Larry Millett maps the ghosts of Twin Cities past

By Amy Goetzman

Millett_Once coverSomehow, because people weren’t thinking ahead, or thought they had a better idea, or simply didn’t care, the most spectacular buildings ever built in Minneapolis and St. Paul disappeared. Between the 1950s and '70s we lost most of our grand historic hotels, office buildings and mansions to the wrecking ball and replaced them with parking lots, strip malls, and usually much less architecturally valuable development.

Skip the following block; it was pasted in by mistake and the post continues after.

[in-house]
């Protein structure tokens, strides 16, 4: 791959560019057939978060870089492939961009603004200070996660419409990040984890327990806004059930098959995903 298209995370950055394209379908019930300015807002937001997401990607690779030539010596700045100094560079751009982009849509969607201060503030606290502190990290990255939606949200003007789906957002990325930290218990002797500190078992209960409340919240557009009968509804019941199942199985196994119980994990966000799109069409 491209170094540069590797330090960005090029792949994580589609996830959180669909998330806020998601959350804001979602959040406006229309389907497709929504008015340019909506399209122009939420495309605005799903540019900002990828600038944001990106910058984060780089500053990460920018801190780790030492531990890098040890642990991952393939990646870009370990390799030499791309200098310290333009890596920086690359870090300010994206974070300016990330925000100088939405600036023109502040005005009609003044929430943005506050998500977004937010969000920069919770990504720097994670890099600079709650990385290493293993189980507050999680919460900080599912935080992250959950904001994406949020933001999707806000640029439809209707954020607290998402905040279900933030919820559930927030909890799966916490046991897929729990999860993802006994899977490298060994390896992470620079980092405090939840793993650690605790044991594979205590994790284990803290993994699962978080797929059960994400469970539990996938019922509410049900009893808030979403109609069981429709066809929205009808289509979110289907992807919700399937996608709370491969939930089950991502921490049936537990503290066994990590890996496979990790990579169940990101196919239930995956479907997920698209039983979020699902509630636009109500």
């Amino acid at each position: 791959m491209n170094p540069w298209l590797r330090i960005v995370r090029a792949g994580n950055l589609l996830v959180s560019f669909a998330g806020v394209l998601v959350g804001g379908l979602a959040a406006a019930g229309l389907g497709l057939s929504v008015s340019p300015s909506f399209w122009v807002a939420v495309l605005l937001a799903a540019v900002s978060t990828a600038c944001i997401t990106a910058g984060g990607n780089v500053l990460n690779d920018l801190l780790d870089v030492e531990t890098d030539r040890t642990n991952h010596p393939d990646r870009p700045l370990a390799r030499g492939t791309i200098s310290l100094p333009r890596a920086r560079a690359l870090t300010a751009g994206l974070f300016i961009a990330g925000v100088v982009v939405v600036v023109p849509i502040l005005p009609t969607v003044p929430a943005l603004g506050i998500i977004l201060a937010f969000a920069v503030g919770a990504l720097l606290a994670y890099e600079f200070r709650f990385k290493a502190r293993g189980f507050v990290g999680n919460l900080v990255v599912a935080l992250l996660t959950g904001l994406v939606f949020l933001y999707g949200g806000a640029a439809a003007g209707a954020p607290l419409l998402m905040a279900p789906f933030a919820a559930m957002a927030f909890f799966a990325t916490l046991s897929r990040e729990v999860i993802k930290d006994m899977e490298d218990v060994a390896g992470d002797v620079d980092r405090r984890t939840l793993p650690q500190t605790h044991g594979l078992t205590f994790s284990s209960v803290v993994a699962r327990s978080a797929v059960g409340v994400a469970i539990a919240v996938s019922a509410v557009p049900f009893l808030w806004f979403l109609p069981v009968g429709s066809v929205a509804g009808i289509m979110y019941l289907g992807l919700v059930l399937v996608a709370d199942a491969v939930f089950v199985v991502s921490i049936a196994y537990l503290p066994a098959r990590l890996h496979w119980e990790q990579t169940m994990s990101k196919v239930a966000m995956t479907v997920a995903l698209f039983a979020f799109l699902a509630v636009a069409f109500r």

Twenty years ago, Larry Millett’s "Lost Twin Cities" sounded a wakeup call, urging more sensitive development by showing us what was senselessly lost. The book, which inspired a PBS program by the same name, preserves in memory missing landmarks such as Minneapolis’ fantastically beautiful Metropolitan Building, and shows an ornate city that rivals many of the world’s great old urban centers. Millett, then a St. Paul Pioneer Press architecture critic, became the area’s foremost authority on a Twin Cities that doesn’t exist.

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